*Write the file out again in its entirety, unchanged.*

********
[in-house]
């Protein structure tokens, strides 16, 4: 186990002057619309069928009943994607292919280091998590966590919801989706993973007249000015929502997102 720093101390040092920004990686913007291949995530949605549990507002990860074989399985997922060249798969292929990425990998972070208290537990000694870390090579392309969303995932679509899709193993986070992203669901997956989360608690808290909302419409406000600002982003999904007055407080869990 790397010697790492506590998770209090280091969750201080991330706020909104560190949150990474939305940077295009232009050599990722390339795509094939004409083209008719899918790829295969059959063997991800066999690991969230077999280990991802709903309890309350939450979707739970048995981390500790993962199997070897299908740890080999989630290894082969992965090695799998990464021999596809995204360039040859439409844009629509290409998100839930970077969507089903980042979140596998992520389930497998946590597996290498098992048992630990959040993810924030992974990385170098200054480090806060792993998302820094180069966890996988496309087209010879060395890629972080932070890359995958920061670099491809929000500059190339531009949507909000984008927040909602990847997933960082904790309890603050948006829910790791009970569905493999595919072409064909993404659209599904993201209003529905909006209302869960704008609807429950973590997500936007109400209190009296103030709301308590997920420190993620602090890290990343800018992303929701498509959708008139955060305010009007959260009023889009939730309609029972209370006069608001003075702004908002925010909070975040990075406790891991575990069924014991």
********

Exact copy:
[in-house]
């Protein structure tokens, strides 16, 4: 186990002057619309069928009943994607292919280091998590966590919801989706993973007249000015929502997102 720093101390040092920004990686913007291949995530949605549990507002990860074989399985997922060249798969292929990425990998972070208290537990000694870390090579392309969303995932679509899709193993986070992203669901997956989360608690808290909302419409406000600002982003999904007055407080869990 790397010697790492506590998770209090280091969750201080991330706020909104560190949150990474939305940077295009232009050599990722390339795509094939004409083209008719899918790829295969059959063997991800066999690991969230077999280990991802709903309890309350939450979707739970048995981390500790993962199997070897299908740890080999989630290894082969992965090695799998990464021999596809995204360039040859439409844009629509290409998100839930970077969507089903980042979140596998992520389930497998946590597996290498098992048992630990959040993810924030992974990385170098200054480090806060792993998302820094180069966890996988496309087209010879060395890629972080932070890359995958920061670099491809929000500059190339531009949507909000984008927040909602990847997933960082904790309890603050948006829910790791009970569905493999595919072409064909993404659209599904993201209003529905909006209302869960704008609807429950973590997500936007109400209190009296103030709301308590997920420190993620602090890290990343800018992303929701498509959708008139955060305010009007959260009023889009939730309609029972209370006069608001003075702004908002925010909070975040990075406790891991575990069924014991």